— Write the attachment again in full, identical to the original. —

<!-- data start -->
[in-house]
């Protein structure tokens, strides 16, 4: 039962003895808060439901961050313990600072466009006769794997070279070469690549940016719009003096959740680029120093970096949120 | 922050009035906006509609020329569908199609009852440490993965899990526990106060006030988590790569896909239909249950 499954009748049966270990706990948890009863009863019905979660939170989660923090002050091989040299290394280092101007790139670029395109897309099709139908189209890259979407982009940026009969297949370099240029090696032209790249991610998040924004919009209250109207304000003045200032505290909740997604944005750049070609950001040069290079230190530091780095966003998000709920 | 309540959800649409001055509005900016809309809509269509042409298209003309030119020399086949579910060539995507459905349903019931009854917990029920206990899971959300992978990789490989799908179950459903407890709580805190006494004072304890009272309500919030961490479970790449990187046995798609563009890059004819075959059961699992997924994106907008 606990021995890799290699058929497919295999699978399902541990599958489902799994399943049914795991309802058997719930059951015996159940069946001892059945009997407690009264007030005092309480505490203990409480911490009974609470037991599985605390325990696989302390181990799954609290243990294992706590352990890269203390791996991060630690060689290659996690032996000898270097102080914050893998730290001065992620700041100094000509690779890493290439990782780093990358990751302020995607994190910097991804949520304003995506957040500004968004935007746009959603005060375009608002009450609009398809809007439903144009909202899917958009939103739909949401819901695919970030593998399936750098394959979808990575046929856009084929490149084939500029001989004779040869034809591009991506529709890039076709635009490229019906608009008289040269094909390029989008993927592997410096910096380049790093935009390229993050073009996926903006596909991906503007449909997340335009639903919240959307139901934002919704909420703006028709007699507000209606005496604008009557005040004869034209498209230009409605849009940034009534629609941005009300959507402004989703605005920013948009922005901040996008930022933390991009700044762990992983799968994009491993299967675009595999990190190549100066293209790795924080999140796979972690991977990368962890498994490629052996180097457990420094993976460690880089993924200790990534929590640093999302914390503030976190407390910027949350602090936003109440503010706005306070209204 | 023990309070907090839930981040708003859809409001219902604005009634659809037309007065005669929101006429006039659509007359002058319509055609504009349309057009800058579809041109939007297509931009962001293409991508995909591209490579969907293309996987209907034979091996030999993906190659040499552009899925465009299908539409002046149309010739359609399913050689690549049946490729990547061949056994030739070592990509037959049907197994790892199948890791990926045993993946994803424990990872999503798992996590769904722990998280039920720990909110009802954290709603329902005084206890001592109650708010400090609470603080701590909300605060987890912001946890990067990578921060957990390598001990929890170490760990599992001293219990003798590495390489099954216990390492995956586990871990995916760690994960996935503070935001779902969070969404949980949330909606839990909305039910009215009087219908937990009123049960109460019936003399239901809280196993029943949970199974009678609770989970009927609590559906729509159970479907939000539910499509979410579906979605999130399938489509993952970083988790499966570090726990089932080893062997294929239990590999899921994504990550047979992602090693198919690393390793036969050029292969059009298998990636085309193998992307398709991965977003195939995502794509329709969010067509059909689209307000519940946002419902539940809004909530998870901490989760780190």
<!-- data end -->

[in-house]
């Protein structure tokens, strides 16, 4: 039962003895808060439901961050313990600072466009006769794997070279070469690549940016719009003096959740680029120093970096949120 | 922050009035906006509609020329569908199609009852440490993965899990526990106060006030988590790569896909239909249950 499954009748049966270990706990948890009863009863019905979660939170989660923090002050091989040299290394280092101007790139670029395109897309099709139908189209890259979407982009940026009969297949370099240029090696032209790249991610998040924004919009209250109207304000003045200032505290909740997604944005750049070609950001040069290079230190530091780095966003998000709920 | 309540959800649409001055509005900016809309809509269509042409298209003309030119020399086949579910060539995507459905349903019931009854917990029920206990899971959300992978990789490989799908179950459903407890709580805190006494004072304890009272309500919030961490479970790449990187046995798609563009890059004819075959059961699992997924994106907008 606990021995890799290699058929497919295999699978399902541990599958489902799994399943049914795991309802058997719930059951015996159940069946001892059945009997407690009264007030005092309480505490203990409480911490009974609470037991599985605390325990696989302390181990799954609290243990294992706590352990890269203390791996991060630690060689290659996690032996000898270097102080914050893998730290001065992620700041100094000509690779890493290439990782780093990358990751302020995607994190910097991804949520304003995506957040500004968004935007746009959603005060375009608002009450609009398809809007439903144009909202899917958009939103739909949401819901695919970030593998399936750098394959979808990575046929856009084929490149084939500029001989004779040869034809591009991506529709890039076709635009490229019906608009008289040269094909390029989008993927592997410096910096380049790093935009390229993050073009996926903006596909991906503007449909997340335009639903919240959307139901934002919704909420703006028709007699507000209606005496604008009557005040004869034209498209230009409605849009940034009534629609941005009300959507402004989703605005920013948009922005901040996008930022933390991009700044762990992983799968994009491993299967675009595999990190190549100066293209790795924080999140796979972690991977990368962890498994490629052996180097457990420094993976460690880089993924200790990534929590640093999302914390503030976190407390910027949350602090936003109440503010706005306070209204 | 023990309070907090839930981040708003859809409001219902604005009634659809037309007065005669929101006429006039659509007359002058319509055609504009349309057009800058579809041109939007297509931009962001293409991508995909591209490579969907293309996987209907034979091996030999993906190659040499552009899925465009299908539409002046149309010739359609399913050689690549049946490729990547061949056994030739070592990509037959049907197994790892199948890791990926045993993946994803424990990872999503798992996590769904722990998280039920720990909110009802954290709603329902005084206890001592109650708010400090609470603080701590909300605060987890912001946890990067990578921060957990390598001990929890170490760990599992001293219990003798590495390489099954216990390492995956586990871990995916760690994960996935503070935001779902969070969404949980949330909606839990909305039910009215009087219908937990009123049960109460019936003399239901809280196993029943949970199974009678609770989970009927609590559906729509159970479907939000539910499509979410579906979605999130399938489509993952970083988790499966570090726990089932080893062997294929239990590999899921994504990550047979992602090693198919690393390793036969050029292969059009298998990636085309193998992307398709991965977003195939995502794509329709969010067509059909689209307000519940946002419902539940809004909530998870901490989760780190």